Delta Variant and New Immunization Mandates
This week, Governor Cuomo held a press conference confirming that the Delta variant is present in New York and has been found in 72.2% of new positive cases across NY. The State confirmed 1,982 new cases Saturday – up nearly fourfold from 506 confirmed July 1 – and another 1,296 confirmed cases on Sunday.
Additionally, Governor Cuomo announced that all New York State employees—about 130,000 people—will be required to get vaccinated by Labor Day. State employees who do not get vaccinated will be required to be tested for COVID-19 on a weekly basis. However, patient-facing healthcare workers at State-run hospitals will be required to get vaccinated by Labor Day – without the option to be tested in lieu of vaccination. New York State is working with unions to implement the requirement quickly and fairly.
In New York City, Mayor de Blasio expanded the City’s mandate to require the entire municipal workforce (about 340,000 employees) to get vaccinated or start weekly testing by September 13. As previously announced, de Blasio said members of the NYC Health and Hospitals and front-line Department of Health workers and clinical workers will be required to be vaccinated or get tested every week starting August 2.
Additionally, Governor Cuomo is strongly encouraging school districts and businesses in high-risk areas to consider taking more aggressive actions in an effort to avoid becoming a “super spreader.”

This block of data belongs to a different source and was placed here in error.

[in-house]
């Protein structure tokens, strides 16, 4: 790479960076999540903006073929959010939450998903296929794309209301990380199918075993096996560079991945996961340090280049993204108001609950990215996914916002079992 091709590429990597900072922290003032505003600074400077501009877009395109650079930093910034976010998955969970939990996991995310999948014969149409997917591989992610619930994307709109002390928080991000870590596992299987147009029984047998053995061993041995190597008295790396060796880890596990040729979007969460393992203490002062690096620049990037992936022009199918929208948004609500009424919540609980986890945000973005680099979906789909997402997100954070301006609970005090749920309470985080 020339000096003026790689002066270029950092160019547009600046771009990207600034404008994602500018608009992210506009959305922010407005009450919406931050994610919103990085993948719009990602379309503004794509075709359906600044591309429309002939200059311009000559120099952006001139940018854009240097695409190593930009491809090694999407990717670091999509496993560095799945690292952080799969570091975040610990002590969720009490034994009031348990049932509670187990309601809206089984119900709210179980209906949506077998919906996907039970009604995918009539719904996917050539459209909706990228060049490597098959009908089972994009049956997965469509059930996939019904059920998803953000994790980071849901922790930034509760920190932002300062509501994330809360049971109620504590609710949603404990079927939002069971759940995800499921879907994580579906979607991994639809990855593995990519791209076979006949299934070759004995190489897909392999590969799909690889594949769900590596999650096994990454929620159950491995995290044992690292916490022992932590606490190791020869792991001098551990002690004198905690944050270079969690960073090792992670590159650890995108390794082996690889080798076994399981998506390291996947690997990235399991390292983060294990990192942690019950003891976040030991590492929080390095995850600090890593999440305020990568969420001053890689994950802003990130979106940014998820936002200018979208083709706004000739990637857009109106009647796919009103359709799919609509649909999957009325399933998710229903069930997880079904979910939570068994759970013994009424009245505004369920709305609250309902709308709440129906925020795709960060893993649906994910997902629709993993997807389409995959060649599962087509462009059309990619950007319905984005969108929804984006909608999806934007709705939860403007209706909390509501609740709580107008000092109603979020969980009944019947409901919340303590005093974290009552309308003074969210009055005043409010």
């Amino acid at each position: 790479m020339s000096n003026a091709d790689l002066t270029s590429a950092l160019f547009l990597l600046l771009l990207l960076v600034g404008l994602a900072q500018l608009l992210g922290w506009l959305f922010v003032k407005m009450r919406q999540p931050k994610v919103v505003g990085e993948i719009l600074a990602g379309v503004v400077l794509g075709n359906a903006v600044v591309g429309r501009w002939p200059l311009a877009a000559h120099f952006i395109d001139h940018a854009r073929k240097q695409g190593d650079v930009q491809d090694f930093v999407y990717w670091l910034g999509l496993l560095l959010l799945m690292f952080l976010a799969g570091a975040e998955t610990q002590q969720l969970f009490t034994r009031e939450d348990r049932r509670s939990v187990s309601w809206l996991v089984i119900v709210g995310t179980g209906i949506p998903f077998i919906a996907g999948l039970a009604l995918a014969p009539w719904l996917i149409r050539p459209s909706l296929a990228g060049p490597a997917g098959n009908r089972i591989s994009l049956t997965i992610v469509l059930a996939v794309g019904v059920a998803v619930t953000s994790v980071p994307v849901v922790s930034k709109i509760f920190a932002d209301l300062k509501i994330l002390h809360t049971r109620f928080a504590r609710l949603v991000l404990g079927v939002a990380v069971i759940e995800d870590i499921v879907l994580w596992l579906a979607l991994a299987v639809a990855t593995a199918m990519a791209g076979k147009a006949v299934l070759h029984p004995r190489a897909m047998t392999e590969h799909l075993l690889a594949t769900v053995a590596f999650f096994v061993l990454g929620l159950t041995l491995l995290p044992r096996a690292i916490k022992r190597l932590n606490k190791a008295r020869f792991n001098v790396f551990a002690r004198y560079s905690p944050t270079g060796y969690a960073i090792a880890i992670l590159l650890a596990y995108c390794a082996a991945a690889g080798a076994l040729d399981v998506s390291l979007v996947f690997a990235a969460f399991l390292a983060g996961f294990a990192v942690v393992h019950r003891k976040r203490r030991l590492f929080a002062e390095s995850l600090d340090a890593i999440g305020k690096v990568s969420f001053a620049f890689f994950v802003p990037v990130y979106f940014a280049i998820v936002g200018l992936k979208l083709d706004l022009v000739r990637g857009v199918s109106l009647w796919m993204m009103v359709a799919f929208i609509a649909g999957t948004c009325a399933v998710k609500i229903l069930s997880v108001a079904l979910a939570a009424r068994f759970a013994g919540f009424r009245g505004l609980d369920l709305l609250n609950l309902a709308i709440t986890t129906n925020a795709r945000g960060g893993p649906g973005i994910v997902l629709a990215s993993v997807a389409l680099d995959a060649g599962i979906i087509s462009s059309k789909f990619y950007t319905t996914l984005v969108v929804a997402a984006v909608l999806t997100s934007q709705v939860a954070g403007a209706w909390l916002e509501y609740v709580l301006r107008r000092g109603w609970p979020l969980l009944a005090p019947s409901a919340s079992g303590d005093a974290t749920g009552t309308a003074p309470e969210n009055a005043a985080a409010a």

NY Establishes $20M Partnership with 5 Labs for Delta Variant Tracing
This week, the NYS Department of Health is establishing a $20 million partnership with five laboratories to identify and track COVID-19 variants.
The State has selected the SUNY Molecular Analysis Core at SUNY Upstate Medical University, Cornell University’s Virology Laboratory of Animal Health Diagnostic Center, the University at Buffalo’s Genomics and Bioinformatics Core, the Medicine Central Laboratory at the University of Rochester Medical Center and the New York Medical College’s Genomics Core Laboratory.
Last week, Governor Cuomo signed a package of voting reforms into law that aim to help voters, candidates, and boards of elections perform their functions more easily.
These reforms include:
- Eliminating signed absentee ballot applications and allowing absentee ballots postmarked by Election Day to be considered timely;
- Allowing voters to request absentee ballots through electronic means;
- Requiring boards of elections to post information about changes in polling places;
- Conforming deadlines for the mailing of applications for absentee ballots to USPS guidelines;
- Allowing candidates who have lost primaries to be removed from ballots as candidates for different parties; and
- Increasing election district registrant enrollment from 1,150 to 2,000.